Aaron Boone proved himself wrong with Saturday's huge Yankees lineup change

Maybe some change is good, Boonie.
New York Yankees v Milwaukee Brewers
New York Yankees v Milwaukee Brewers / Stacy Revere/GettyImages

Would you look at that! The New York Yankees had one of their most effortless wins over the last few years when they opened up a can of whoop on the Milwaukee Brewers Saturday night. The final score of 15-3 featured 25 baserunners, four home runs, and a 6-for-14 showing with runners in scoring position.

It sure did help that the lineup faced Joe Ross, who is pitching in MLB for the first time again since 2021, but how can we overlook any offensive barrage from the Yankees? They've been destroyed by no-names and first-timers plenty times before. This is the first time they scored 12 runs or more against a team that wasn't the Athletics since last April.

And it's hard to ignore the changes manager Aaron Boone made to Saturday's lineup that may have sparked the signs of life.

Boone moved both Anthony Rizzo and Gleyber Torres down in the lineup as the two continue to underwhelm, and he shifted Alex Verdugo to the cleanup spot. Dugie delivered in a massive way in his first at-bat.

On the first pitch, deposited a three-run homer over the right-center field wall and finished the night 3-for-5 with two runs scored and four RBI.

Aaron Boone proved himself wrong with Saturday's huge Yankees lineup change

What else? Both Rizzo and Torres recorded three-hit nights. Rizzo drove in two more -- belting another homer -- while Torres contributed a bases-clearing, three-run double to extend New York's lead to 6-1 early.

Nobody's been asking for drastic lineup alterations, but there's been a widespread feeling a few tweaks with slumping guys could really change the complexion of the Yankees' offense. We don't know if this will last beyond Saturday, but Boone certainly proved himself wrong by refuting the need to make adjustments when players are struggling in the early going.

Here was Tuesday's exchange with Boone on the Talkin' Yanks podcast:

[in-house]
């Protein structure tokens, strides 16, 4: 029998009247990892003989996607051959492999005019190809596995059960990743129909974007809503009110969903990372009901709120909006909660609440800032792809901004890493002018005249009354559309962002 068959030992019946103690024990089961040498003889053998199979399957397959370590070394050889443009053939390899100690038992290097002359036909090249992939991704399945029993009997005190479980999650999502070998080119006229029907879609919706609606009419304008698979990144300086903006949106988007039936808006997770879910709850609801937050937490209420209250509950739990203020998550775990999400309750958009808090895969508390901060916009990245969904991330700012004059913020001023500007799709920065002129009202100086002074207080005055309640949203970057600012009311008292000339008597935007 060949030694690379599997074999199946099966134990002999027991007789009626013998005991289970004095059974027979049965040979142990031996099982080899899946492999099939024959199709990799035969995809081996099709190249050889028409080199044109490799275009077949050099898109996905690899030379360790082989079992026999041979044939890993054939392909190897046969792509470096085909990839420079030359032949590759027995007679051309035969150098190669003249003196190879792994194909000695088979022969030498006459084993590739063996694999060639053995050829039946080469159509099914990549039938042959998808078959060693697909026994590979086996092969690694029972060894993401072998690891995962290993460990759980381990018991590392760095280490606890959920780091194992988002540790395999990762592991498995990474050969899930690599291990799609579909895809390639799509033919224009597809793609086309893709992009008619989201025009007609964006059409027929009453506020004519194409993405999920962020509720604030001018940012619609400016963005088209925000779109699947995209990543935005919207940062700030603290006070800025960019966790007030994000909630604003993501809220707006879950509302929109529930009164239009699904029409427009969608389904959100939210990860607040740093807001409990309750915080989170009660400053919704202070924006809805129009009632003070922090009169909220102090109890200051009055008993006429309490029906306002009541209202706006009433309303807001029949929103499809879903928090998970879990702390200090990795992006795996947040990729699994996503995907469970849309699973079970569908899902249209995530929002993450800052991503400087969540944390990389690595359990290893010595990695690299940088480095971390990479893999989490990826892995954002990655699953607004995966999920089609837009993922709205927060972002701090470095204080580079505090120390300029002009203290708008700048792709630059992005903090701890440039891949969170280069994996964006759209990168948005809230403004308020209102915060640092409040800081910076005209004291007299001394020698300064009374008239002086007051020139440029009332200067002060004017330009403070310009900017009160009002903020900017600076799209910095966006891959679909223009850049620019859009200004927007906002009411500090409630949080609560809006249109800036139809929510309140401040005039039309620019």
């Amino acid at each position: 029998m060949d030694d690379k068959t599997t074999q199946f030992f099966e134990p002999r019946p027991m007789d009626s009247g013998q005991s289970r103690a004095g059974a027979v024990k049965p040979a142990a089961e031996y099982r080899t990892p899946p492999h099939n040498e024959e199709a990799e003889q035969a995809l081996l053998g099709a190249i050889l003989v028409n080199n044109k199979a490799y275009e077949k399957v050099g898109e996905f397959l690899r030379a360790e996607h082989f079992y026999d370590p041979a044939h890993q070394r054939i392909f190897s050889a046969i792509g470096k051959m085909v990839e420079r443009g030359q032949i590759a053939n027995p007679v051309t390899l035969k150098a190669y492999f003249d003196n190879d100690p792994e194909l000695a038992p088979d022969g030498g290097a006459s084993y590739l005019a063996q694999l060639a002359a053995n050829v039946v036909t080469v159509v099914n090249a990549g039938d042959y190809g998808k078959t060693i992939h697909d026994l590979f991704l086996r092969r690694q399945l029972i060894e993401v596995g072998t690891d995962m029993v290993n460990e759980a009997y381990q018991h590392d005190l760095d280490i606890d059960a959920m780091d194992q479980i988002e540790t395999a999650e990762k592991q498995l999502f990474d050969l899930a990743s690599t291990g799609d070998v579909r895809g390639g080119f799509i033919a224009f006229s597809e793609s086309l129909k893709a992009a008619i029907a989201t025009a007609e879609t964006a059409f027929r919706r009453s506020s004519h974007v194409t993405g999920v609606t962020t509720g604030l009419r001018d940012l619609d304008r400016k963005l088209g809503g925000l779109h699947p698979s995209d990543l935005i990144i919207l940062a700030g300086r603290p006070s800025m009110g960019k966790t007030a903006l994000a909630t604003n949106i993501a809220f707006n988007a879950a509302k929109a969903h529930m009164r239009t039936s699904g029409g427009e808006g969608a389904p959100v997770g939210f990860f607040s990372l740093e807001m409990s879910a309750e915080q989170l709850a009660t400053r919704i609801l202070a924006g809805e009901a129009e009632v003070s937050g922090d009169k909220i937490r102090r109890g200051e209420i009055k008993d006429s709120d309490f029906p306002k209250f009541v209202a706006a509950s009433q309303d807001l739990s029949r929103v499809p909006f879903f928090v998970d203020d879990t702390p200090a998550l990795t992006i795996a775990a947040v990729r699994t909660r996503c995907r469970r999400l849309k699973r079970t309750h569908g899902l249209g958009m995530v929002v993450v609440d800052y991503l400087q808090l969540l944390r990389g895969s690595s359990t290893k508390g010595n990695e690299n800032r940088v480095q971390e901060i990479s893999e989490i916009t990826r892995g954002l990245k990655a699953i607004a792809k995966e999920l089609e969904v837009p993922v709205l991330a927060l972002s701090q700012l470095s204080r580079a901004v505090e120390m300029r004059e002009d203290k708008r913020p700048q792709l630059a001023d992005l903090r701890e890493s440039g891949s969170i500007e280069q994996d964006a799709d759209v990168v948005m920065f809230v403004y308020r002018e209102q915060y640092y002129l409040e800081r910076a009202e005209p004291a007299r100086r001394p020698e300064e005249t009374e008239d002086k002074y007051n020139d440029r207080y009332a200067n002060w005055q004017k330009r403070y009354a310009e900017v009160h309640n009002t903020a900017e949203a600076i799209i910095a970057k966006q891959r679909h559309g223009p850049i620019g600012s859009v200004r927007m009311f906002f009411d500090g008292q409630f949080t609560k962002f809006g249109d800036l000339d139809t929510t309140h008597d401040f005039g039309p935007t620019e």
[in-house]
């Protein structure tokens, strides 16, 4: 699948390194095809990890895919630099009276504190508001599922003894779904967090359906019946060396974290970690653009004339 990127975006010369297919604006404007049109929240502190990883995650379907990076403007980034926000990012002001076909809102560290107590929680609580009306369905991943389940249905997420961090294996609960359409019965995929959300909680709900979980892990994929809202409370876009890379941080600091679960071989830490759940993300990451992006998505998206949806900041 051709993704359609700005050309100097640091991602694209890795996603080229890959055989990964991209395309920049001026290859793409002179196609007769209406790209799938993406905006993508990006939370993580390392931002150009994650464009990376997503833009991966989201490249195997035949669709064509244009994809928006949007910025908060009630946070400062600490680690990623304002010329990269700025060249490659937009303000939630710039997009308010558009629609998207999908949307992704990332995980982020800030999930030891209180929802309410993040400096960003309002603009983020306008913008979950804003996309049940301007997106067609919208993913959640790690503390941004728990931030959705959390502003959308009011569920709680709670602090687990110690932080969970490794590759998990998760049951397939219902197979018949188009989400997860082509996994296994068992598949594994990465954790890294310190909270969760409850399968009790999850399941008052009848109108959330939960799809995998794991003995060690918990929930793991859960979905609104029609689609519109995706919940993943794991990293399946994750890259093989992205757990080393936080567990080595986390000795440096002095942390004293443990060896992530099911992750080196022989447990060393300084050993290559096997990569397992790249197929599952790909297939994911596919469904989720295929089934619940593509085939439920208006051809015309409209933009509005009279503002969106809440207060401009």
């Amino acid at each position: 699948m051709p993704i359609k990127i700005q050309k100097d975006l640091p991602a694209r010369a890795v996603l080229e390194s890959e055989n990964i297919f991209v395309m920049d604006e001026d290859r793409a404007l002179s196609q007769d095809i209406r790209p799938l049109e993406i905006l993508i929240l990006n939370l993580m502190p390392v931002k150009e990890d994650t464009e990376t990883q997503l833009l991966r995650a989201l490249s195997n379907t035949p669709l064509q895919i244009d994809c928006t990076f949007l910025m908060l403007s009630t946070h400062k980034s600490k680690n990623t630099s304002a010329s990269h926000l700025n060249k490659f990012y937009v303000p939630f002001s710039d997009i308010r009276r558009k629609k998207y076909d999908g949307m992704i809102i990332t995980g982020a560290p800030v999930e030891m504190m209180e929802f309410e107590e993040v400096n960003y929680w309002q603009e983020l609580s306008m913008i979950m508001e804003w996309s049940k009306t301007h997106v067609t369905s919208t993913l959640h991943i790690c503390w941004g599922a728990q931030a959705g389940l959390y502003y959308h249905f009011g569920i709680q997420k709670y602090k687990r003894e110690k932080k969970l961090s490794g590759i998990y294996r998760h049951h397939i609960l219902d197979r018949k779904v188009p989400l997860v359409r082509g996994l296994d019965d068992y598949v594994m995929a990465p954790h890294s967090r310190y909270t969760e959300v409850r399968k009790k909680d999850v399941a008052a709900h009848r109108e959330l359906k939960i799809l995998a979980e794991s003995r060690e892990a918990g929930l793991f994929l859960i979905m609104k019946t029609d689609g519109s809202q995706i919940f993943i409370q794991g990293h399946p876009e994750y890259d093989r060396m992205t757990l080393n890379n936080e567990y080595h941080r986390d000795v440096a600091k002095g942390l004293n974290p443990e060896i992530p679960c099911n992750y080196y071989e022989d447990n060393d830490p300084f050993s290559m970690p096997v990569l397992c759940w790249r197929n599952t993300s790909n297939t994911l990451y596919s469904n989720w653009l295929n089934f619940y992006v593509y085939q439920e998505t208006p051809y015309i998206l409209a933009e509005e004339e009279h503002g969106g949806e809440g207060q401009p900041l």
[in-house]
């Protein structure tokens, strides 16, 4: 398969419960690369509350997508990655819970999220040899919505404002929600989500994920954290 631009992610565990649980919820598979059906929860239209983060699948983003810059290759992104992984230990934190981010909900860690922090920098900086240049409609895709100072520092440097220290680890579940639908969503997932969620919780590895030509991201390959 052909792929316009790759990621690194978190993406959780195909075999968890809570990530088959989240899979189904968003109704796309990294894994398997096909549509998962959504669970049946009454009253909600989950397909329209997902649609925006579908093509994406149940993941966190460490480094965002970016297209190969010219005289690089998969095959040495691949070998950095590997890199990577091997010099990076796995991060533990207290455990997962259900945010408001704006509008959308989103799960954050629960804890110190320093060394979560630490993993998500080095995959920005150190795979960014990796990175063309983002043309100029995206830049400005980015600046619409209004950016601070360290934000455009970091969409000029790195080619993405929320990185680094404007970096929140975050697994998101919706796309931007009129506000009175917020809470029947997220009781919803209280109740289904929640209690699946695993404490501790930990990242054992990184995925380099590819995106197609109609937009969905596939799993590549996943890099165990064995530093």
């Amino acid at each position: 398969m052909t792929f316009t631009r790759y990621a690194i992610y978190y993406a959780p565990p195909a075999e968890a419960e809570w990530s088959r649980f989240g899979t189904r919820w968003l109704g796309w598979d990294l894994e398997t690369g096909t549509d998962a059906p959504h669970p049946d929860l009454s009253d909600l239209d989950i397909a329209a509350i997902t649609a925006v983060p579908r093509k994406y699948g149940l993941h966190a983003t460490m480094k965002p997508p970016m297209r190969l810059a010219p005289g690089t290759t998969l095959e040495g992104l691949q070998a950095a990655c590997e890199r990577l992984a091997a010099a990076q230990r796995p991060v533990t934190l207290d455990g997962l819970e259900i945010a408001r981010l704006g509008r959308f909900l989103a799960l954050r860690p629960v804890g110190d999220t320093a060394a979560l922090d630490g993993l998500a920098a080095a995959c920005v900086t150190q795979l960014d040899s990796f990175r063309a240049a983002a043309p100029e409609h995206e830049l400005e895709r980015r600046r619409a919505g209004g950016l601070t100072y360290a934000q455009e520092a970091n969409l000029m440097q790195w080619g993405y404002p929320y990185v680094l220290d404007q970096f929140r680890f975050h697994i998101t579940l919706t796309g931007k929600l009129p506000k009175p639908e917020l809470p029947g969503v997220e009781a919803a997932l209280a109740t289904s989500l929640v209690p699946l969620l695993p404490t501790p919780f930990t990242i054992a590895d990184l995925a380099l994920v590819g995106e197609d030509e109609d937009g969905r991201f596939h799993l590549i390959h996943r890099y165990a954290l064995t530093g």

"When you moved Gleyber off, you thought he was pressing at the leadoff spot and you wanted to give him a different feel down in the bottom of the order," Jomboy, one of the hosts, said to Boone. "[Anthony] Volpe's at-bats were good in Cleveland and he got a bit unlucky in Toronto. He has been swinging out of the zone a little more up top now and is just being attacked more. Do you have any thoughts? Are we changing? Is anything up in the air?"

Boone's response? "Yeah, no. I'm not ... Volpe hasn't not hit the last two days because he was hitting seventh, or first or sixth. Volpe's just fine. Frankly, when you move a guy, because you know it's going to be a story that as soon as somebody goes 0-for-8 or 0-for-10, 'well it's because of this, that' ... well, it's baseball."

But back came Jomboy with the receipts: "But to be fair, the reasoning you gave was Gleyber early in the season pressing in the leadoff spot, so I don't think it's unfair to question if you have the same thoughts for Volpe."

Boone's decisions weren't as drastic as taking leadoff duties away from Volpe, but there was something to be said about Rizzo and Torres weighing down the lineup considerably, especially as Aaron Judge works his way out of the early-season doldrums.

Even with the burst on Saturday, Rizzo only has seven walks on the year to accompany a very bad .693 OPS. Torres? He notched 60% of his RBI on the year with that one double. And he's still slashing .210/.294/.238. With the amount of protection these players have in the lineup, such performances are unacceptable. One-sixth of the season is already in the books. Enough is enough.

So it was understandably time for a lineup shift. Verdugo isn't necessarily a cleanup hitter, but he's been rising to the occasion when tasked with big moments. It's time for the Yankees to start riding the hot hand and switching up the vibe a bit. And if that means pushing under-performing players further down the lineup, then so be it.

There's no time to waste in a World Series-or-bust season when the AL playoff picture is wide open.